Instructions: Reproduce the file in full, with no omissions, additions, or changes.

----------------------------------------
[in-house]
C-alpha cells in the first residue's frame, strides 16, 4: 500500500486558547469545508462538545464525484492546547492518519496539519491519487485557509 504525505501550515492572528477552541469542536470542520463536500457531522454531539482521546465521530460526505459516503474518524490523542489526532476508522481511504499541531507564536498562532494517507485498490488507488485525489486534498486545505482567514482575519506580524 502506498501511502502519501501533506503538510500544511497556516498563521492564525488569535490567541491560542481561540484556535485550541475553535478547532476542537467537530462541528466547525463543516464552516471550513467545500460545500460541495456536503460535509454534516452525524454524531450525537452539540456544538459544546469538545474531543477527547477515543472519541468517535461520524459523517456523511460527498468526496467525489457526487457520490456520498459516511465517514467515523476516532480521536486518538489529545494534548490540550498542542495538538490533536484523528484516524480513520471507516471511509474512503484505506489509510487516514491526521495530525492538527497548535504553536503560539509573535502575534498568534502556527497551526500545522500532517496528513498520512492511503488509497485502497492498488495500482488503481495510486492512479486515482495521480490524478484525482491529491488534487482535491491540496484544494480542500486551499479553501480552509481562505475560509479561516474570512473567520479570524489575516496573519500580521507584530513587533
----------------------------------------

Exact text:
[in-house]
C-alpha cells in the first residue's frame, strides 16, 4: 500500500486558547469545508462538545464525484492546547492518519496539519491519487485557509 504525505501550515492572528477552541469542536470542520463536500457531522454531539482521546465521530460526505459516503474518524490523542489526532476508522481511504499541531507564536498562532494517507485498490488507488485525489486534498486545505482567514482575519506580524 502506498501511502502519501501533506503538510500544511497556516498563521492564525488569535490567541491560542481561540484556535485550541475553535478547532476542537467537530462541528466547525463543516464552516471550513467545500460545500460541495456536503460535509454534516452525524454524531450525537452539540456544538459544546469538545474531543477527547477515543472519541468517535461520524459523517456523511460527498468526496467525489457526487457520490456520498459516511465517514467515523476516532480521536486518538489529545494534548490540550498542542495538538490533536484523528484516524480513520471507516471511509474512503484505506489509510487516514491526521495530525492538527497548535504553536503560539509573535502575534498568534502556527497551526500545522500532517496528513498520512492511503488509497485502497492498488495500482488503481495510486492512479486515482495521480490524478484525482491529491488534487482535491491540496484544494480542500486551499479553501480552509481562505475560509479561516474570512473567520479570524489575516496573519500580521507584530513587533